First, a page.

The members of the family Pomacanthidae are generally know as angelfishes and, like their nearest cousins, the butterflyfishes, are regarded by many divers and aquarists as being amongst the most beautiful and majestic fishes in the sea. The majority of species occur on shallow reefs in coral, algae and sponge zones, most going little deeper than about 30m but where conditions are pristine and water is very clear, many species go much deeper and few species only live deep (over 100m). Angelfishes feature a large and distinctive backward-protruding spine from the lower corner of the gill-plate (cheek spine) from which the family name was derived. This cheek-spine is diagnostic for all the species , even at juvenile stage, and readily separates any angelfishes from butterflyfishes that may be similar in shape. Mot angelfishes are robust with compressed, ovate to rhomboid shaped bodies, covered with small or tiny scales, and have a continuous dorsal fin. The mouth is small and jaws are set with many small, usually tricuspid teeth that are used for grazing algae or scraping sponges and other sessile invertebrates. Few species combine their diet with a variety of foods and some are planktivores.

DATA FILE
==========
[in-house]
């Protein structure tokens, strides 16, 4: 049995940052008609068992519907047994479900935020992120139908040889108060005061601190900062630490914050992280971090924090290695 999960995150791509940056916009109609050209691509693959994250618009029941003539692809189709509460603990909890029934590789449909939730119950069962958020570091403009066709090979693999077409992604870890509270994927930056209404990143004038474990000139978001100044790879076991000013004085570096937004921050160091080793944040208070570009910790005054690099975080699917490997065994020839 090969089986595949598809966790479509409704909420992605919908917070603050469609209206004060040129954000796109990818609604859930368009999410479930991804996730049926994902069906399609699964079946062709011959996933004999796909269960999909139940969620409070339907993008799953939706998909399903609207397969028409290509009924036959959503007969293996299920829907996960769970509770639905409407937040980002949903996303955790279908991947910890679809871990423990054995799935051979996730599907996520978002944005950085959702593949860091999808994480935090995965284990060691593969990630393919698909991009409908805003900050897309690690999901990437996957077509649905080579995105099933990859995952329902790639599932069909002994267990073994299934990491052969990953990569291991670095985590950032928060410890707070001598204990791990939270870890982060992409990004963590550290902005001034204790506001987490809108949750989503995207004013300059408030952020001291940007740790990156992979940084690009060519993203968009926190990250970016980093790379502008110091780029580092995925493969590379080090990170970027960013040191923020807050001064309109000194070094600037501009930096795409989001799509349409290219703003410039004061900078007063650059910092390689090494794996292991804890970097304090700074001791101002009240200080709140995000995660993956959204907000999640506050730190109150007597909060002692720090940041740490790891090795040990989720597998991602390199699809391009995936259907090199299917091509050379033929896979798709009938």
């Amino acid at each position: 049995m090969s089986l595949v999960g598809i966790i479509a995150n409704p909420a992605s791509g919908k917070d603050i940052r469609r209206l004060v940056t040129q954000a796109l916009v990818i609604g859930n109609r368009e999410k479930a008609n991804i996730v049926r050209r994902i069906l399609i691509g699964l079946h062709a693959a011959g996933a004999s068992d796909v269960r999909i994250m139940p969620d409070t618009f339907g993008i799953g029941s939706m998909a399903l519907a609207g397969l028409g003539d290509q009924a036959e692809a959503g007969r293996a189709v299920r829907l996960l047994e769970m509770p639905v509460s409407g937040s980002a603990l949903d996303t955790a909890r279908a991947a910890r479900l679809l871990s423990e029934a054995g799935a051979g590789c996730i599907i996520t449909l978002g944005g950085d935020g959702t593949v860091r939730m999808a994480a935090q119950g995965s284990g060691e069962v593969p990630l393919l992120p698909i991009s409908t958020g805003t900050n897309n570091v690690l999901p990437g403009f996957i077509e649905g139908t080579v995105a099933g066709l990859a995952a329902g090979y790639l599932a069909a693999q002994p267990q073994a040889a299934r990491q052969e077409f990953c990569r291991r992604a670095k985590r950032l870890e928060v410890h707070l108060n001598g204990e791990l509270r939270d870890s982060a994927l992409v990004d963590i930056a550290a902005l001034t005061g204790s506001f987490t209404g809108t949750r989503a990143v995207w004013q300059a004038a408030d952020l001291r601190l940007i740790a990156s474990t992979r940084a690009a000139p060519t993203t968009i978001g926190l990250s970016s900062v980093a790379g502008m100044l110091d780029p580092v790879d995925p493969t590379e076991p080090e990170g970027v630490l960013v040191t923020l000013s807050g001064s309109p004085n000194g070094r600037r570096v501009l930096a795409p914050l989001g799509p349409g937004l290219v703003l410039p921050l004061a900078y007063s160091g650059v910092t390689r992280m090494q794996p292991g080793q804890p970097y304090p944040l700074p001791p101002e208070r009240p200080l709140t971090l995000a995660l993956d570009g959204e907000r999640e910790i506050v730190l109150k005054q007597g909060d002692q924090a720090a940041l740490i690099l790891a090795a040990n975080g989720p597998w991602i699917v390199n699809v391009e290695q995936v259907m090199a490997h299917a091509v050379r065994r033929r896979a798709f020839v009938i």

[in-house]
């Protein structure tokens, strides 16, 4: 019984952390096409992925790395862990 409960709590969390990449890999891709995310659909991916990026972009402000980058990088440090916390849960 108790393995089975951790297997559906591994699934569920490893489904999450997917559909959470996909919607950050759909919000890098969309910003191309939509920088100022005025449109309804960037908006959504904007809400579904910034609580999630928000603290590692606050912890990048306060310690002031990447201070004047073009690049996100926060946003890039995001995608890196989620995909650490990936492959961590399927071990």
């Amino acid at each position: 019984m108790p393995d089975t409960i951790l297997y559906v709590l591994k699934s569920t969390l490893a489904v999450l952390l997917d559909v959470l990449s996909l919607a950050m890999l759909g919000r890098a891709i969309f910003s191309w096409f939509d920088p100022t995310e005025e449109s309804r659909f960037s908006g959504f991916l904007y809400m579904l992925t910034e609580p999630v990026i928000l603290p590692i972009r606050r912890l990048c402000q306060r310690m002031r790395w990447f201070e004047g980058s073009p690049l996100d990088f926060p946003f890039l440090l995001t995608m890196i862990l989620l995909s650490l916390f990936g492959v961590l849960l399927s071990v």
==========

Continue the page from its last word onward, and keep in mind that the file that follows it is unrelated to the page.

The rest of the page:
Place of origin:Western Pacific
A rarely observed species that is only known from the Java Sea and Cebu, Philippines. Shipments from latter are not rare, but they are usually juveniles or subadults. The adults may prefer deep water, whilst as a species it may be habitat-specific, perhaps feeding on certain sponges or other sessile invertebrate varieties. This species is identified by the bright yellow tail; numerous tiny blue spots that join into scribbles and lines on the head in large adults and run into the yellow of the caudal fin; white margin and blue submarginal lines on the dorsal and anal fins; and it has a blue-edged black ocellus on the pectoral-fin base. Length to 20cm